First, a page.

We make our choices, some of which are good for us, some bad, and then grace shapes the results. To express this another way, each of us does things that have unexpected consequences. Our foresight is limited; therefore our actions are always subject to blindness about what will happen next.
The word karma includes both the action and the unpredictable results. Five people can make a fortune, yet for each one the money creates different consequences, which can range from misery to contentment. The same holds true for any action.
Why isn’t karma mechanical? If karma were mechanical, we would plan out our actions, let them go, and be sure of a certain result. Theoretically nothing prevents this. In actuality we are stymied by the sheer complexity of what needs to be calculated. Everyone performs millions of actions every day – strictly speaking, every thought is a karma, along with every breath, every bite of food, etc. But something unfathomable is at work here: grace.
With his supreme intelligence, God has no trouble calculating an infinite number of karmas. God loves his creation and wants to be joined with it as intimately as possible, so he throws into his calculation the following special instructions: Let all of a person’s actions bounce and collide any way they have to, but leave a clue that spirit is watching.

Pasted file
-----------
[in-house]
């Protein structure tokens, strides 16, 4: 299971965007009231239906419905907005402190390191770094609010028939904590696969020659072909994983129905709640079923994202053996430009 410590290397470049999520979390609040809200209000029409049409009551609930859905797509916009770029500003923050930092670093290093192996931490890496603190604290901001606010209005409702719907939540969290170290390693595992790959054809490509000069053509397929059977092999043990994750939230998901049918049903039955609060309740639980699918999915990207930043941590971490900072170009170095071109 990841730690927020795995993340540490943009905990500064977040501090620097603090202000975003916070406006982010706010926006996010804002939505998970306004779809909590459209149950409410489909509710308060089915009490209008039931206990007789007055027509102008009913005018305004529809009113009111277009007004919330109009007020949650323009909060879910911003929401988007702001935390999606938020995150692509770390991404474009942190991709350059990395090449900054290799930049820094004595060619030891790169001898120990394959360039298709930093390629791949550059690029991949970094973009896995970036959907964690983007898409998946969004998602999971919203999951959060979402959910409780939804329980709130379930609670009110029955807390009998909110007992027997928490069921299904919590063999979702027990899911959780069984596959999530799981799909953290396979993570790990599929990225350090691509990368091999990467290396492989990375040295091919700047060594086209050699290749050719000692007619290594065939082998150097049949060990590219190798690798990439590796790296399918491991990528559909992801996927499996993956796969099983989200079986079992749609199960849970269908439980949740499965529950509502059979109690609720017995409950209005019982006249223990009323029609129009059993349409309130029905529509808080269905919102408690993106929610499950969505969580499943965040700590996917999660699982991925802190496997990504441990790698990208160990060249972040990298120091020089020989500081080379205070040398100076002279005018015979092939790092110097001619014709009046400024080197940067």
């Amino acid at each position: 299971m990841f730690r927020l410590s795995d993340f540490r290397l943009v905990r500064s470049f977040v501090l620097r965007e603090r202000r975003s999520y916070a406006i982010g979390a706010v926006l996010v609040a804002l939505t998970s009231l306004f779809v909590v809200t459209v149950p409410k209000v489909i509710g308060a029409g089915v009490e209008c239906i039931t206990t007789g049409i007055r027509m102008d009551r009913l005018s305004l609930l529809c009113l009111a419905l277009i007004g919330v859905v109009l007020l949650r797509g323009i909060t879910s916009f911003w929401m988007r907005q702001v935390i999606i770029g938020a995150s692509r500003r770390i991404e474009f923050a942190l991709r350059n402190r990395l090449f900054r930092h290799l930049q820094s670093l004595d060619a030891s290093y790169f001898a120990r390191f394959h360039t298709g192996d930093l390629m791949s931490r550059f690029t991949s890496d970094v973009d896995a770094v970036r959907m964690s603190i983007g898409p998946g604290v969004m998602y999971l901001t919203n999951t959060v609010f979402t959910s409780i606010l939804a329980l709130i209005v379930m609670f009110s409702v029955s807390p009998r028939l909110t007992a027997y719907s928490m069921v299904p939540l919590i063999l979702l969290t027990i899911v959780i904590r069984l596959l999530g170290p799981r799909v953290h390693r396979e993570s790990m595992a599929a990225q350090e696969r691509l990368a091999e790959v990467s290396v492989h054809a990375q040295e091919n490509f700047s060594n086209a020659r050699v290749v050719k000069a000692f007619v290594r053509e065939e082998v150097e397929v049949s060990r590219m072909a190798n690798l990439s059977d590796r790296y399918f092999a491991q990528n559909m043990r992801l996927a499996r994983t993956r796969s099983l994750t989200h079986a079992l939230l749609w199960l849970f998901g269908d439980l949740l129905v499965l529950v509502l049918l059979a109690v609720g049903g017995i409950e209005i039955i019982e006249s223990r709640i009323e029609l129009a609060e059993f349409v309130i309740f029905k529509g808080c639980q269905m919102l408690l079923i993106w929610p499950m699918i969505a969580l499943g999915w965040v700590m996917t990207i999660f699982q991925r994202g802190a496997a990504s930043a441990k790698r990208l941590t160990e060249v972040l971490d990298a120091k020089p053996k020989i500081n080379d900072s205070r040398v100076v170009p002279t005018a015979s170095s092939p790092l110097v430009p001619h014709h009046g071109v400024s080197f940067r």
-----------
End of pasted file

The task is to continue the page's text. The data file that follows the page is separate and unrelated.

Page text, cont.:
When you feel you have been touched by grace, that is your clue that God exists and cares about what happens to you. Whether operating on the level of a saint or a criminal, grace is the ingredient that saves karma from being heartlessly mechanical. Grace is thus linked to free will. Grace can take the form of a simple thought, “Maybe I should quit,” or it can be an overwhelming transformation. In either case, the impulse to move forward is the result of grace.
Adapted from How To Know God, by Deepak Chopra (Harmony Books, 2000).